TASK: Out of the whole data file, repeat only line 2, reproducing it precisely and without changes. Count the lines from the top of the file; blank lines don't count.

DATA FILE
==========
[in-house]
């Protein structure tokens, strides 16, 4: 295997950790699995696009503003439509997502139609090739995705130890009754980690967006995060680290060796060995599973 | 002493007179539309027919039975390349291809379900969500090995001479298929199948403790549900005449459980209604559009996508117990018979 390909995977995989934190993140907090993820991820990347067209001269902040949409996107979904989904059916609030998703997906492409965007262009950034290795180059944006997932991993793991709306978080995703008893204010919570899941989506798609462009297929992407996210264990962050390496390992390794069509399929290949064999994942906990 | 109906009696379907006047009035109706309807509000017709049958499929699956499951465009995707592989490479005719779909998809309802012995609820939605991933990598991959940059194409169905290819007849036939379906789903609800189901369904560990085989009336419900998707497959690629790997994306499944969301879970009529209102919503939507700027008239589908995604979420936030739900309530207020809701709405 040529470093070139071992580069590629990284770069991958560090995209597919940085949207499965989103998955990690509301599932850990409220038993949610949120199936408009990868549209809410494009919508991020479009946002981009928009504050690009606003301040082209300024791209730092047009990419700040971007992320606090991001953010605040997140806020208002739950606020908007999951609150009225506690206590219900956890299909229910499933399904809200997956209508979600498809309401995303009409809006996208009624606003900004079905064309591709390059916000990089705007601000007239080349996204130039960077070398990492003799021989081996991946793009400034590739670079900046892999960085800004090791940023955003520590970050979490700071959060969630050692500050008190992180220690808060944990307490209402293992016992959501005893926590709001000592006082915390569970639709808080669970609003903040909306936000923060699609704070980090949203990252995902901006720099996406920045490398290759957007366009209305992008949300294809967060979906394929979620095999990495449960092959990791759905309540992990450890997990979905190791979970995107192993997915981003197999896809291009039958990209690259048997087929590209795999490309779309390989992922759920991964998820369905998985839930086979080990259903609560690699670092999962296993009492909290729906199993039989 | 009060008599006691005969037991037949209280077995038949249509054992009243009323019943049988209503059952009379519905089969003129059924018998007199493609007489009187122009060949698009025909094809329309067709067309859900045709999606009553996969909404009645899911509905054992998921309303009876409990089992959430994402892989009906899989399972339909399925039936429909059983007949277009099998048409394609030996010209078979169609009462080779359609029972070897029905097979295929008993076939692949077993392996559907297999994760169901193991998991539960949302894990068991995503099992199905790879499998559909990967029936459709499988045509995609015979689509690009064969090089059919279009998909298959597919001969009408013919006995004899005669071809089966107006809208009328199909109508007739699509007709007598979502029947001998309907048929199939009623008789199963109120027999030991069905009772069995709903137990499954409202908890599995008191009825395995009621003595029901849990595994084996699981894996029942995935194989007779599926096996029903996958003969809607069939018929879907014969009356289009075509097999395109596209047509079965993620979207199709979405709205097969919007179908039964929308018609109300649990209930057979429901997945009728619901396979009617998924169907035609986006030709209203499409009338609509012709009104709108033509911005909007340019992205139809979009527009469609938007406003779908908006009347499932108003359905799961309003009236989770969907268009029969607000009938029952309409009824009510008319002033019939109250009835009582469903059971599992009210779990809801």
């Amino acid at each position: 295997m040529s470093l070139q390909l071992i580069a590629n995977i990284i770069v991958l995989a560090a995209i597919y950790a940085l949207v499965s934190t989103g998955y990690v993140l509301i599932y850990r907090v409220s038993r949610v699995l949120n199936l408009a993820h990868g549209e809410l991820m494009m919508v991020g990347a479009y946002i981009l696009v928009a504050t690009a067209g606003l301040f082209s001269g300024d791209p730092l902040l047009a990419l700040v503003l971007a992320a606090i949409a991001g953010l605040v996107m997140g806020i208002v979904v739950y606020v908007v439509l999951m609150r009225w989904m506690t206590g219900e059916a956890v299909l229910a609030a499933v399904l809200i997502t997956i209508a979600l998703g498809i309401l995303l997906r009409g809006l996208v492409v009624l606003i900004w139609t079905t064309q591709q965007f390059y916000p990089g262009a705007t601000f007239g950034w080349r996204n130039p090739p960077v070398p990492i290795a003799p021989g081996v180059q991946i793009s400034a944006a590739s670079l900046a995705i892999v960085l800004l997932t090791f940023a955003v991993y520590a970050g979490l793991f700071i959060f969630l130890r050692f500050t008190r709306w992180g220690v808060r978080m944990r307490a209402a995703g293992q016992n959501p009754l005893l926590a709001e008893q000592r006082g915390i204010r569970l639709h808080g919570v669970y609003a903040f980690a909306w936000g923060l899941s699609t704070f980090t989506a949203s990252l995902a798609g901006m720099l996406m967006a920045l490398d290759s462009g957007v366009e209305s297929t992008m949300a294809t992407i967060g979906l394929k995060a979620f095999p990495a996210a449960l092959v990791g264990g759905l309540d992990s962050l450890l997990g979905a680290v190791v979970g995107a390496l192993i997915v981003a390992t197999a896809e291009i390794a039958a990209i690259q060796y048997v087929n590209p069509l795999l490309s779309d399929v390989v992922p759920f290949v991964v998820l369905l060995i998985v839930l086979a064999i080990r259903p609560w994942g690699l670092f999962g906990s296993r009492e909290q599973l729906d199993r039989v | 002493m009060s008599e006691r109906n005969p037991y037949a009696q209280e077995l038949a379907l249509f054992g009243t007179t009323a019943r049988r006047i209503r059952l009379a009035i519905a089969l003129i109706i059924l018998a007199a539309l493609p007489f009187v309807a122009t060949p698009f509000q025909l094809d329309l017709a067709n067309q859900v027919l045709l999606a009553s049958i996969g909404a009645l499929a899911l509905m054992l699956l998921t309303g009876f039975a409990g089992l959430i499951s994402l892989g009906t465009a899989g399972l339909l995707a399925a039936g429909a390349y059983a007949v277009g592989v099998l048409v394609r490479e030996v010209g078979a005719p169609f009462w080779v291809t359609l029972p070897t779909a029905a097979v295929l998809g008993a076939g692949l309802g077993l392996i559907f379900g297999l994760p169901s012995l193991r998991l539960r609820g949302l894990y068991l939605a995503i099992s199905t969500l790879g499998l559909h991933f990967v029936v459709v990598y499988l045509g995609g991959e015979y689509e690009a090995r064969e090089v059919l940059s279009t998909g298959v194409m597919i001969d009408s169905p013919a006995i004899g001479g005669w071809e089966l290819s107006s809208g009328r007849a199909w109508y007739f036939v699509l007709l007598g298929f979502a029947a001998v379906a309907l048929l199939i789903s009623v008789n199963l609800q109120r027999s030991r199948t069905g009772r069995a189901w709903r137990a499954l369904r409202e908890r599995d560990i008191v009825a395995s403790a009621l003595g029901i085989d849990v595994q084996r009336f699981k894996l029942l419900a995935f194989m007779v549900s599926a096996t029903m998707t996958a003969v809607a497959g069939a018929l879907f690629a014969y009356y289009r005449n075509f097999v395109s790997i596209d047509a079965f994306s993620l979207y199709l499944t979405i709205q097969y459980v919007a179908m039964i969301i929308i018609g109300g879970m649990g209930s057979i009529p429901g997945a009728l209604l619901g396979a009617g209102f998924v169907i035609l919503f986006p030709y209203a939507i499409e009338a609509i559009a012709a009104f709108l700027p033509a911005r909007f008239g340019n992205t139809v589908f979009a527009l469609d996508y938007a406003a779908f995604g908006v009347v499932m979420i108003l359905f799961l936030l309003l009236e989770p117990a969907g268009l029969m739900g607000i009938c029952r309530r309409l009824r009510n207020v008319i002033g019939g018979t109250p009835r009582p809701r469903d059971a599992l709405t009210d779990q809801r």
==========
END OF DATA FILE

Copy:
């Protein structure tokens, strides 16, 4: 295997950790699995696009503003439509997502139609090739995705130890009754980690967006995060680290060796060995599973 | 002493007179539309027919039975390349291809379900969500090995001479298929199948403790549900005449459980209604559009996508117990018979 390909995977995989934190993140907090993820991820990347067209001269902040949409996107979904989904059916609030998703997906492409965007262009950034290795180059944006997932991993793991709306978080995703008893204010919570899941989506798609462009297929992407996210264990962050390496390992390794069509399929290949064999994942906990 | 109906009696379907006047009035109706309807509000017709049958499929699956499951465009995707592989490479005719779909998809309802012995609820939605991933990598991959940059194409169905290819007849036939379906789903609800189901369904560990085989009336419900998707497959690629790997994306499944969301879970009529209102919503939507700027008239589908995604979420936030739900309530207020809701709405 040529470093070139071992580069590629990284770069991958560090995209597919940085949207499965989103998955990690509301599932850990409220038993949610949120199936408009990868549209809410494009919508991020479009946002981009928009504050690009606003301040082209300024791209730092047009990419700040971007992320606090991001953010605040997140806020208002739950606020908007999951609150009225506690206590219900956890299909229910499933399904809200997956209508979600498809309401995303009409809006996208009624606003900004079905064309591709390059916000990089705007601000007239080349996204130039960077070398990492003799021989081996991946793009400034590739670079900046892999960085800004090791940023955003520590970050979490700071959060969630050692500050008190992180220690808060944990307490209402293992016992959501005893926590709001000592006082915390569970639709808080669970609003903040909306936000923060699609704070980090949203990252995902901006720099996406920045490398290759957007366009209305992008949300294809967060979906394929979620095999990495449960092959990791759905309540992990450890997990979905190791979970995107192993997915981003197999896809291009039958990209690259048997087929590209795999490309779309390989992922759920991964998820369905998985839930086979080990259903609560690699670092999962296993009492909290729906199993039989 | 009060008599006691005969037991037949209280077995038949249509054992009243009323019943049988209503059952009379519905089969003129059924018998007199493609007489009187122009060949698009025909094809329309067709067309859900045709999606009553996969909404009645899911509905054992998921309303009876409990089992959430994402892989009906899989399972339909399925039936429909059983007949277009099998048409394609030996010209078979169609009462080779359609029972070897029905097979295929008993076939692949077993392996559907297999994760169901193991998991539960949302894990068991995503099992199905790879499998559909990967029936459709499988045509995609015979689509690009064969090089059919279009998909298959597919001969009408013919006995004899005669071809089966107006809208009328199909109508007739699509007709007598979502029947001998309907048929199939009623008789199963109120027999030991069905009772069995709903137990499954409202908890599995008191009825395995009621003595029901849990595994084996699981894996029942995935194989007779599926096996029903996958003969809607069939018929879907014969009356289009075509097999395109596209047509079965993620979207199709979405709205097969919007179908039964929308018609109300649990209930057979429901997945009728619901396979009617998924169907035609986006030709209203499409009338609509012709009104709108033509911005909007340019992205139809979009527009469609938007406003779908908006009347499932108003359905799961309003009236989770969907268009029969607000009938029952309409009824009510008319002033019939109250009835009582469903059971599992009210779990809801």